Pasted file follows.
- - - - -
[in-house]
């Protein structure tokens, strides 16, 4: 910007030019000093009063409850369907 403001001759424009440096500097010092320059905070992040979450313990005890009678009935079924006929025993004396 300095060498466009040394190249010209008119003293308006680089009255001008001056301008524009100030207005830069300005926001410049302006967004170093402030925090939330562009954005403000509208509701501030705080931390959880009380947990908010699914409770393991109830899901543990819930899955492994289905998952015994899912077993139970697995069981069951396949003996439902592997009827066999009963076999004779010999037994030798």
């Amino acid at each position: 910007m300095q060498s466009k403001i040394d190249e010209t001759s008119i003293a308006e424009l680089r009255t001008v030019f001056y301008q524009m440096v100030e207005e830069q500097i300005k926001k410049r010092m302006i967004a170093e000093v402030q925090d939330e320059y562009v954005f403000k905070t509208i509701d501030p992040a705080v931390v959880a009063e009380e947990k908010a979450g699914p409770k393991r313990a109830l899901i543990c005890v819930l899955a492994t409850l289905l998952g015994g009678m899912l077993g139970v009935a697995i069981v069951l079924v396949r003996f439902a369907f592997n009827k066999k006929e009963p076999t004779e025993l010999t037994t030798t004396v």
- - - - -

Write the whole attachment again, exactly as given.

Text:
[in-house]
């Protein structure tokens, strides 16, 4: 910007030019000093009063409850369907 403001001759424009440096500097010092320059905070992040979450313990005890009678009935079924006929025993004396 300095060498466009040394190249010209008119003293308006680089009255001008001056301008524009100030207005830069300005926001410049302006967004170093402030925090939330562009954005403000509208509701501030705080931390959880009380947990908010699914409770393991109830899901543990819930899955492994289905998952015994899912077993139970697995069981069951396949003996439902592997009827066999009963076999004779010999037994030798």
């Amino acid at each position: 910007m300095q060498s466009k403001i040394d190249e010209t001759s008119i003293a308006e424009l680089r009255t001008v030019f001056y301008q524009m440096v100030e207005e830069q500097i300005k926001k410049r010092m302006i967004a170093e000093v402030q925090d939330e320059y562009v954005f403000k905070t509208i509701d501030p992040a705080v931390v959880a009063e009380e947990k908010a979450g699914p409770k393991r313990a109830l899901i543990c005890v819930l899955a492994t409850l289905l998952g015994g009678m899912l077993g139970v009935a697995i069981v069951l079924v396949r003996f439902a369907f592997n009827k066999k006929e009963p076999t004779e025993l010999t037994t030798t004396v």